Shubhra Gangopadhyay is the one of the few female faculty at MU’s Center for Micro/Nano Systems and Nanotechnology. She’s also the one in charge of developing the center. In the Electrical and Computer Engineering department, of which Gangopadhyay is the LaPierre Endowed Chair Professor, she is one of three women. “There is a shortage of female scientists and female professors, in general,” Gangopadhyay says. “And in engineering, it is really not good.”
The fact that Nancy M. West finds herself focusing so heavily on the visual in her research and teaching may at first seem to be “a sort of a curious thing,” but for the associate professor of English this fascination for the visual extends all the way back to a childhood devoid of photographs. “I love thinking about what photography means to people. Having grown up with very few photographs in my household, I’ve always been drawn to them,” she admits. It was no surprise, therefore, that West stumbled upon her first book project while scrounging through the bargain bin of an antique store: “I came across all of these old Kodak ads from the turn of the century, and I thought they were amazing. The images were just breathtakingly beautiful. The captions were unlike those we see now in ads. They were much more elaborate, much more descriptive. They addressed the consumer in very interesting, clever ways, and I just fell in love with them.” And at that serendipitous moment, the idea for Kodak and the Lens of Nostalgia (2000) was conceived.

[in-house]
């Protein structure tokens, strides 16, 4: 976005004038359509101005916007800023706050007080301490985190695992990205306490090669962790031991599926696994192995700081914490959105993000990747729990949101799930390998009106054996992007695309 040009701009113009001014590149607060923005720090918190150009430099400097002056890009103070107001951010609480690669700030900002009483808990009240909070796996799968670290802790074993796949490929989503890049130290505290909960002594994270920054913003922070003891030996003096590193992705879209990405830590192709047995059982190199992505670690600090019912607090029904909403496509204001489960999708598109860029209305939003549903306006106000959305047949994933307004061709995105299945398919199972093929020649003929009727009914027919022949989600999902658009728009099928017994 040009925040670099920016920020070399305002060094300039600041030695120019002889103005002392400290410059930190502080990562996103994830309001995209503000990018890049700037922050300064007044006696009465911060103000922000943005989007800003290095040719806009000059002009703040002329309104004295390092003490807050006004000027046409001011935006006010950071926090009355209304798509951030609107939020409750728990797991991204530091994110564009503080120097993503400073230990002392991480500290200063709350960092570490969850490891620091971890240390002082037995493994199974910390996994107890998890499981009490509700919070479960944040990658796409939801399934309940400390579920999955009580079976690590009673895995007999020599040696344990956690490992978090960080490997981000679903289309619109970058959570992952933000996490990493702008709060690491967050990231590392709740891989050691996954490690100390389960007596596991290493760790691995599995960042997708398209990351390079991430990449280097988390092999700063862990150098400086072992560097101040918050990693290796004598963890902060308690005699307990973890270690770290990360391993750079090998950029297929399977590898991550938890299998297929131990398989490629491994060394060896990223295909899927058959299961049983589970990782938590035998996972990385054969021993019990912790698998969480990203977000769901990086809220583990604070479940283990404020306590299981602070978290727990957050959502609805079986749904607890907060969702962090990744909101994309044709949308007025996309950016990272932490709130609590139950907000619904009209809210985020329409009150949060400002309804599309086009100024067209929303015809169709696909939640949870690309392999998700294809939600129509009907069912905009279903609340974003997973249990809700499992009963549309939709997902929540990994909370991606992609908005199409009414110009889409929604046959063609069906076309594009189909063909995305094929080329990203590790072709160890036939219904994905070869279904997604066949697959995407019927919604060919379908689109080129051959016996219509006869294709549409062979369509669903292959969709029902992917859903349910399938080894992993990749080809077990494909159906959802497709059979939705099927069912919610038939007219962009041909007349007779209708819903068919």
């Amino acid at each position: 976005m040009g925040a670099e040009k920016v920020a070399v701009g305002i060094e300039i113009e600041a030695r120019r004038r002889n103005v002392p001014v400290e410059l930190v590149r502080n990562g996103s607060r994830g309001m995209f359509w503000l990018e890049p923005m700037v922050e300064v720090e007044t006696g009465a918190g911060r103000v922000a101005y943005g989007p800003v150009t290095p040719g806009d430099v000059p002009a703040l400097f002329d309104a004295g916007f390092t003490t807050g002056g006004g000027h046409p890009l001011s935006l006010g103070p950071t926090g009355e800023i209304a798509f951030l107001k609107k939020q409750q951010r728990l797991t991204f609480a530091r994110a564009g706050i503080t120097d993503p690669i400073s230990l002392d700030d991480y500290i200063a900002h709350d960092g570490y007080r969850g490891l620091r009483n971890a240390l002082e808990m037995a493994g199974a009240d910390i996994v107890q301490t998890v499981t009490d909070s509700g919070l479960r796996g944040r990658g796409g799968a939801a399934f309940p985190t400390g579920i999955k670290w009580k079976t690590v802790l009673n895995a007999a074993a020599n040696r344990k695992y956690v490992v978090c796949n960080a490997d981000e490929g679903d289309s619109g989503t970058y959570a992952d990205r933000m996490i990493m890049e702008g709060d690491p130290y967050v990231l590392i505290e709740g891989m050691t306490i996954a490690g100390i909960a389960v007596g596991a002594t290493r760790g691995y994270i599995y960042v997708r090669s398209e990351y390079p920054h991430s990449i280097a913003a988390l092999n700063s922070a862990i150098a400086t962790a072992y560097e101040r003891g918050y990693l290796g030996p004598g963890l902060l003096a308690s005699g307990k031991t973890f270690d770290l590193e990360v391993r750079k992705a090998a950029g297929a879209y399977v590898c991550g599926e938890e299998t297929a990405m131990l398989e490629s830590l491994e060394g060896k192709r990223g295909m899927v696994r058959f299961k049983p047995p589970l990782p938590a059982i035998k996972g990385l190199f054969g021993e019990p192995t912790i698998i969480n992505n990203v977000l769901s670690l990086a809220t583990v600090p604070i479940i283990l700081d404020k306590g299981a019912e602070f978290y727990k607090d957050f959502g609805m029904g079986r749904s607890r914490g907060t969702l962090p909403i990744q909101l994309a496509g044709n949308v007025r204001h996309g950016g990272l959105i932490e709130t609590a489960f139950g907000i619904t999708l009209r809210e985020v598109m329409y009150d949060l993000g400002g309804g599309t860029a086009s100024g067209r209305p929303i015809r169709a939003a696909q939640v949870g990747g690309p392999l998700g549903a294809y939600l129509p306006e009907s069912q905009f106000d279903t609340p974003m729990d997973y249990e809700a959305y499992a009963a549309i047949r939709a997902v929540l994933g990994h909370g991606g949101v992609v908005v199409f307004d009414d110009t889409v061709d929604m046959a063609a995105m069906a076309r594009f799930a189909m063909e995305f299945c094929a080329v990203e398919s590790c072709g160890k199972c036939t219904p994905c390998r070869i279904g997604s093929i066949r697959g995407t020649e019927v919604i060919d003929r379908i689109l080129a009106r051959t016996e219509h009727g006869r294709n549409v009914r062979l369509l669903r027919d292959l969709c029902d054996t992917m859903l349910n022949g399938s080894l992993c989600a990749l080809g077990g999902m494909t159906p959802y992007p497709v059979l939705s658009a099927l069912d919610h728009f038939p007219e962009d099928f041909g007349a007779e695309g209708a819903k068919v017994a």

Great celestial bodies populate the solar system. For an untrained eye staring at the heavens, the starlight spectacles and endless seas of blackness are nothing short of a miracle. Researchers, however, have developed mathematical equations that may help us understand such mysteries of the universe. From Isaac Newton’s Law of Universal Gravitation to Albert Einstein’s General Theory of Relativity, the scientific community has paved the way for a greater understanding of the great beyond.
Dr. Eggert’s lab draws in graduate students from all over the country, and ambitious undergrads as well. One particularly gifted student started and ran the Missouri Bear project on her own, using the skills and training the lab gave her.
Gangopadhyay teaches classes for both graduate and undergraduate students. She also does outreach to local public schools, and many junior high and high school students visit her lab and work as summer interns. Nanotechnology is the science of the future, she explains, so it is important to get young people exposed early.
Wu teaches a number of classes, at both the undergraduate and graduate level, in the area of industrial systems analysis and design.
West teaches both undergraduate and graduate courses in the English Department on subjects bridging—like her research—the literary with the visual. She offers courses, for example, on British literature, film history, crime films, film adaptation of novels, novel illustration, and photography.
As a researcher at MU, Chicone spends a large portion of his time working with students. As an instructor involved with both graduate and undergraduate students, Chicone says that he learns a great deal from those he teaches.